Supreme Court Justice William O. Douglas: Environmentalism and Oregon is the topic of the latest History Pub at the Kennedy School (5736 NE 33rd), on Monday, April 30, 2012.
Whitman College alumnus William O. Douglas was appointed to the Supreme Court of the United States in 1939 by Franklin Roosevelt. He served longer than any other justice in U.S. history, and is the only justice from the Pacific Northwest.
Douglas was a beacon for the preservation of wild places and individual freedom, by word and by example. The answer to society’s problems is more freedom, not less. This was the message he gave in countless speeches to citizens, not just the legal and academic world.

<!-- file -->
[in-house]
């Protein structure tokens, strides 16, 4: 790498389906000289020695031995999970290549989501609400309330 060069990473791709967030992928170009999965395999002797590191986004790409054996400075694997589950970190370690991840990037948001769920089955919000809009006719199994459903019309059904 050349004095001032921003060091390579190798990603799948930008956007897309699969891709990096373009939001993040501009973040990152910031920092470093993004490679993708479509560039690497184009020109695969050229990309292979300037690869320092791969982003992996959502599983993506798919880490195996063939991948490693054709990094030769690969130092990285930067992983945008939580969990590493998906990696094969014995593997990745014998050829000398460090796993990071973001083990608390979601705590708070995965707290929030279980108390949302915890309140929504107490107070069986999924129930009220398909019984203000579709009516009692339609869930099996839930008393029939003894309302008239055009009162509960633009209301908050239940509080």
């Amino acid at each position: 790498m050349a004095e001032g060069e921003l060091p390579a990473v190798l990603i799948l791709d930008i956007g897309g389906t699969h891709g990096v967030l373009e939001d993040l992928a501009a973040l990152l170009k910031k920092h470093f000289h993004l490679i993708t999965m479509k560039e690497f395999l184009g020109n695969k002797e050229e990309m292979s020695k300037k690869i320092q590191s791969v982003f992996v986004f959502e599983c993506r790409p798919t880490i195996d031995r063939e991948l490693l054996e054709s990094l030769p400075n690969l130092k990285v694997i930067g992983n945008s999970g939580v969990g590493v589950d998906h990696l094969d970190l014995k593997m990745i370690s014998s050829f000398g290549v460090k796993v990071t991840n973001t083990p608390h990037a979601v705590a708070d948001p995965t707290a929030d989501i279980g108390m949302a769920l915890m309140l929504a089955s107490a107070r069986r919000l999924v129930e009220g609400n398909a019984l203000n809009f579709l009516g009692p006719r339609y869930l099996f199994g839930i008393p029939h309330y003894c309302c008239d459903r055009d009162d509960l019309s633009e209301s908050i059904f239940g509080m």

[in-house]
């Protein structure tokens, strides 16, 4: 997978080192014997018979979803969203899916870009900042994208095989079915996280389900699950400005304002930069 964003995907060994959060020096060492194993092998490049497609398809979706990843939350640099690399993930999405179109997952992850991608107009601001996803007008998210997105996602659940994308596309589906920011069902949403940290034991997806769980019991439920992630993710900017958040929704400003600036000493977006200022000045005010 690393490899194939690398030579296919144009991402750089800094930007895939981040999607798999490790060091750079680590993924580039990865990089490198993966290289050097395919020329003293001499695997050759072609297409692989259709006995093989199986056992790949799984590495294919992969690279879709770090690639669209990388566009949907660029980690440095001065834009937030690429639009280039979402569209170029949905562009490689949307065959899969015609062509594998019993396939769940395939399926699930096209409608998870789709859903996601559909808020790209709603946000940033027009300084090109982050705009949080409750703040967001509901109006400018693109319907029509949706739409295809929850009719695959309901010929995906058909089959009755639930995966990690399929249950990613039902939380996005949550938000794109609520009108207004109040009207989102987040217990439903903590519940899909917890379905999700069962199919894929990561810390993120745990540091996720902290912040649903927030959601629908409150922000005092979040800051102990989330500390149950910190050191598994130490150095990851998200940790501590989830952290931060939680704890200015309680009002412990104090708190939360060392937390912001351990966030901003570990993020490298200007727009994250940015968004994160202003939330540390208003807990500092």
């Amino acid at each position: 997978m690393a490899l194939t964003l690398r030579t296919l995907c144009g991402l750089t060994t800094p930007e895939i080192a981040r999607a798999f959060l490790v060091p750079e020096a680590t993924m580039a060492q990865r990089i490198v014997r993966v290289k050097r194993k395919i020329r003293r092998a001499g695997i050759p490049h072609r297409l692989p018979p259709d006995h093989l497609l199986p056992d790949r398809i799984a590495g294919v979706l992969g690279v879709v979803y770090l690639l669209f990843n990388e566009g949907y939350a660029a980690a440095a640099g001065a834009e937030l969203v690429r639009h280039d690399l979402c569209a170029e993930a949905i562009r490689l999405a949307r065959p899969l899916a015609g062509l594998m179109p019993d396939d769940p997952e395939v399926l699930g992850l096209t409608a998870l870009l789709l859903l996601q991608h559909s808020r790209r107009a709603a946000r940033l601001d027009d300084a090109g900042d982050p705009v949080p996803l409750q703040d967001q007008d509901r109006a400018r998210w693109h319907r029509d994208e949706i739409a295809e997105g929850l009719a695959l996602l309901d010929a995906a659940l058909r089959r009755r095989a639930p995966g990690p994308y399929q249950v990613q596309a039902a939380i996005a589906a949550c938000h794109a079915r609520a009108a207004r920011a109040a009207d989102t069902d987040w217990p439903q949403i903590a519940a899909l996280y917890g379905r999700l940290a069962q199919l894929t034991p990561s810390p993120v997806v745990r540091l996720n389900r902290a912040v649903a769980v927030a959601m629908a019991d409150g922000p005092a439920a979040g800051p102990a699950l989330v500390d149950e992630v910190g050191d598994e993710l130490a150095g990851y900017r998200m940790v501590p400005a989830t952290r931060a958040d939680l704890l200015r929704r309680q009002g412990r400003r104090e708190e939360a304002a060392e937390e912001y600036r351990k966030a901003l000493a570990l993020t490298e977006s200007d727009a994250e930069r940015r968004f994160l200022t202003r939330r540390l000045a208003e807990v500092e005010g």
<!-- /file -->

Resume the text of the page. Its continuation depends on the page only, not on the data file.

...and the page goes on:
A New Deal insider and poker buddy of FDR he was seriously considered as his Vice Presidential running mate. Douglas also found time to author over 30 books in his lifetime. His career spanned events from the Great Depression to Watergate and was as controversial as it was prolific, four marriages and four impeachment attempts, also both records attest to that. Praise and criticism were constant companions to his work.
The film Liberty & Wilderness, a William O. Douglas film project, will be shown, followed by a discussion lead by the producer of the film, John Concillo, and Adam Sowards, Accociate Professor of History at the University of Idaho, and author of the book The Environmental Justice: William O. Douglas and American Conservation.